When asked if the flow of business was linked to the economy or a change in how customers decided to shop, he said it is a little of both. “We used to see many of the smaller retailers, but a lot of them either did not come or are no longer in business. That’s why you really need to have appointments.”
Curtain said fluctuating gas prices always play a role in the industry, but sometimes its largely perceptual. “They see $4 a gallon and it plays a role in what they think.”
The first six months of the year were “OK” for the industry, Curtin added, although he said the first quarter was kinder than the second, which may have been due to a lack of a harsh winter on the East Coast.
Regarding product, Shaw unveiled new offerings in the Bob Timberlake collection, with most of them valued at $499 for a 5 x 8.
Capel’s Cameron Capel, vice president of national accounts, said her showroom saw steady traffic early. “We had the big people come in and we took a lot of orders.”
She said while business was up and down for the first half, the first six months overall have been positive. Regarding the rest of the year, Capel noted, “We’re projecting it to be a little bit better than we were last year,”
The price of gas is not only pushing up the price of polypropylene—a key face fiber in machine-made rugs—it is also affecting shoppers. “When they’re looking at the price of gas and jobs, I don’t think rugs are on the top of their minds,” she said.
Capel added most of the industry is watching politics. “They keep saying after the election things will get better. Didn’t they say that four years ago?”
The company released a few new products for the July market. The Bowden Scallop pattern is a hand tufted all wool offering inspired by a design in the home of John D. Rockefeller. It comes in four colors with a price point of $399 for a 5 x 8.
Capel also had new designs in its Eminence and Ethereal lines, both hand knotted, all wool rugs with three color offerings. Capel described them as contemporary transitional.
“We did pretty well,” said Rafi Amirian of Sholom Brothers, an importer of hand knotted rugs with a permanent showroom in Atlanta.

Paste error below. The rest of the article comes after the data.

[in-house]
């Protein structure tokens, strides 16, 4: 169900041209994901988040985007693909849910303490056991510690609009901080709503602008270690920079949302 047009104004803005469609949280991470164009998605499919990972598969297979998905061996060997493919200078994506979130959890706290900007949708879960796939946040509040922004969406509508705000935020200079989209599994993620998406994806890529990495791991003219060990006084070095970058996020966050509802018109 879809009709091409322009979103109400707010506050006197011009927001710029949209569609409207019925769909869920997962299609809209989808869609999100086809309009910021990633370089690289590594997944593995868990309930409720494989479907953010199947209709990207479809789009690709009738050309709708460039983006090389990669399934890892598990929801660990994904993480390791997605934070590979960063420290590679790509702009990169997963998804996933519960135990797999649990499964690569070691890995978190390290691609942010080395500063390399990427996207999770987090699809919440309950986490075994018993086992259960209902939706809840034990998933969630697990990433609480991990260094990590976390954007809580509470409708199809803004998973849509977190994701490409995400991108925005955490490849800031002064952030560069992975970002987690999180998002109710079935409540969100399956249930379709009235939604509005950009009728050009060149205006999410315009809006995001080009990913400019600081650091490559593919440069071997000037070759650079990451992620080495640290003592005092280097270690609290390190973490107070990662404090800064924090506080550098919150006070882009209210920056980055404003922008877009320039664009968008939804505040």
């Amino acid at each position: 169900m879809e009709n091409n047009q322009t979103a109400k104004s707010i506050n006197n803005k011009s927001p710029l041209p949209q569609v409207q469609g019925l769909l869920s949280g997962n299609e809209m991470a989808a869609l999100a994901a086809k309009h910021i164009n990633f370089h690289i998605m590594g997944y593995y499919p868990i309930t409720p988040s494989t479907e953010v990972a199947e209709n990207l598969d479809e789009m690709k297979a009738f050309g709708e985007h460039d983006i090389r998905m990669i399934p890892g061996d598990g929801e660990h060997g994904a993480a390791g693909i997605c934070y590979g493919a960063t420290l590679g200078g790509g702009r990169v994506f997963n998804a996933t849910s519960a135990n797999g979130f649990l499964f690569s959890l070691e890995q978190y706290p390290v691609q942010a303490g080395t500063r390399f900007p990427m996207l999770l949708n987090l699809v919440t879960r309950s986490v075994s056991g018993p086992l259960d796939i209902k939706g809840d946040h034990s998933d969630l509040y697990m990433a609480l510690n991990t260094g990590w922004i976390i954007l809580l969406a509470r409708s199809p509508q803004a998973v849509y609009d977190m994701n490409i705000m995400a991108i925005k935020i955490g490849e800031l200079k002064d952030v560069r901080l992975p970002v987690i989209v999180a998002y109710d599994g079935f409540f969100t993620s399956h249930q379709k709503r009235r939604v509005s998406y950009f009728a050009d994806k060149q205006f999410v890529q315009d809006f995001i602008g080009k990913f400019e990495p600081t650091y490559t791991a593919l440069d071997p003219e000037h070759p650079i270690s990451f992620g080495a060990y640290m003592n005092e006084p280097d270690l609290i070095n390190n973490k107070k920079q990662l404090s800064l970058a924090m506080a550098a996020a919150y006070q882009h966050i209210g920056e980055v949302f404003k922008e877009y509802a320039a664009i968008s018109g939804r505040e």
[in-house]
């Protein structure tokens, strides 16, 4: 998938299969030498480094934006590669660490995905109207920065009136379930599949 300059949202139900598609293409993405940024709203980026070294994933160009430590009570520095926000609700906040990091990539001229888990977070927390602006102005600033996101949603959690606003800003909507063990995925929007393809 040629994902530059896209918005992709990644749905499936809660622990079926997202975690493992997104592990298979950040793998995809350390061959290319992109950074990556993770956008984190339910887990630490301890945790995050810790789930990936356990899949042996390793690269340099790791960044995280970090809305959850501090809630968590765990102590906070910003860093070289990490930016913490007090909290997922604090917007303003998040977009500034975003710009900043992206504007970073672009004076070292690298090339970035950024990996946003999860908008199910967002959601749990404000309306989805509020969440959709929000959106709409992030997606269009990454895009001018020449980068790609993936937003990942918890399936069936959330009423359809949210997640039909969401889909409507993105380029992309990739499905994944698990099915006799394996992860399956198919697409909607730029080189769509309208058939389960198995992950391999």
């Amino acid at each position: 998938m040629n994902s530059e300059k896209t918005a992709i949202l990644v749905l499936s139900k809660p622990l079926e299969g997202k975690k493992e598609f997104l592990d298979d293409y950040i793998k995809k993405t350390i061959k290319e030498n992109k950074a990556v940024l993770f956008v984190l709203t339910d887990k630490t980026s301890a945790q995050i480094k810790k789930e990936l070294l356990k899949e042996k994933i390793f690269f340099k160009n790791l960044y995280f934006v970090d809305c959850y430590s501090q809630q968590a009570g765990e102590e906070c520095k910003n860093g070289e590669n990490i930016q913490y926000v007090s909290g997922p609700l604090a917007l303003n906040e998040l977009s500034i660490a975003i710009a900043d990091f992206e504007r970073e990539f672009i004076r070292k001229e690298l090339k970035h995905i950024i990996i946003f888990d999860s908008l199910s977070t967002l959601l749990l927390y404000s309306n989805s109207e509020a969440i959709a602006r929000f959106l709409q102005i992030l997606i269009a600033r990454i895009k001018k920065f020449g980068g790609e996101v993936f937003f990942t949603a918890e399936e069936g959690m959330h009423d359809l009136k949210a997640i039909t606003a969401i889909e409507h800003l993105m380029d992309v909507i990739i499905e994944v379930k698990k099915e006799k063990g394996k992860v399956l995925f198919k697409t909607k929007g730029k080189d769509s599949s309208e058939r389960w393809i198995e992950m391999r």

The company introduced products in its Noir collection with seven new designs. The rugs sell for $899 for a 6 x 9, Amirian said.
The first three months of the year were good. Like many others, he said the second quarter was not. “It was around tax time that everything flat lined.”
Amirian expressed cautious optimism about the second half of 2012 and said while he expects the election to play a role in what happens, “I don’t think anything will really turn around until 2013.”
Thomas Itty, marketing director for Nourison, described the market as busy. “We had both appointments and walk-in traffic. The last six months have not been too bad. We’ve seen a slight increase in sales.”
Despite the summer traditionally being slow, he said he was still looking forward to the second half of the year.
Among Nourison’s introductions, in addition to the new Butera line, was Vista, a 100% polyester with a stamped floral design and a price point of $299 for a 6 x 9; Graphil Illusions, a polypropylene and acrylic mix also $299 and, on the higher end Dune, 100% wool priced at $1,999 for a 6 x 9.
Nestled on the sixth floor is a fixture that looks out of place at the market—Bungalow Flooring. The Georgia-based company that specializes in floor mats has a permanent showroom at AmericasMart, and benefits from the semiannual rug shows. “We always do better during the shows,” said Ed Bobowski, regional key accounts sales manager.
The mats range in price from $29 all the way to $299, and include both indoor and outdoor varieties. The Water Guard line features a polypropylene face and comes in 19 different sizes. Customers can also include a custom photo on the mats.
Bungalow also offers microfiber mats for indoors and polypropylene ones that work both indoors and out under some cover, Bobowski said. “They tend to be fun.”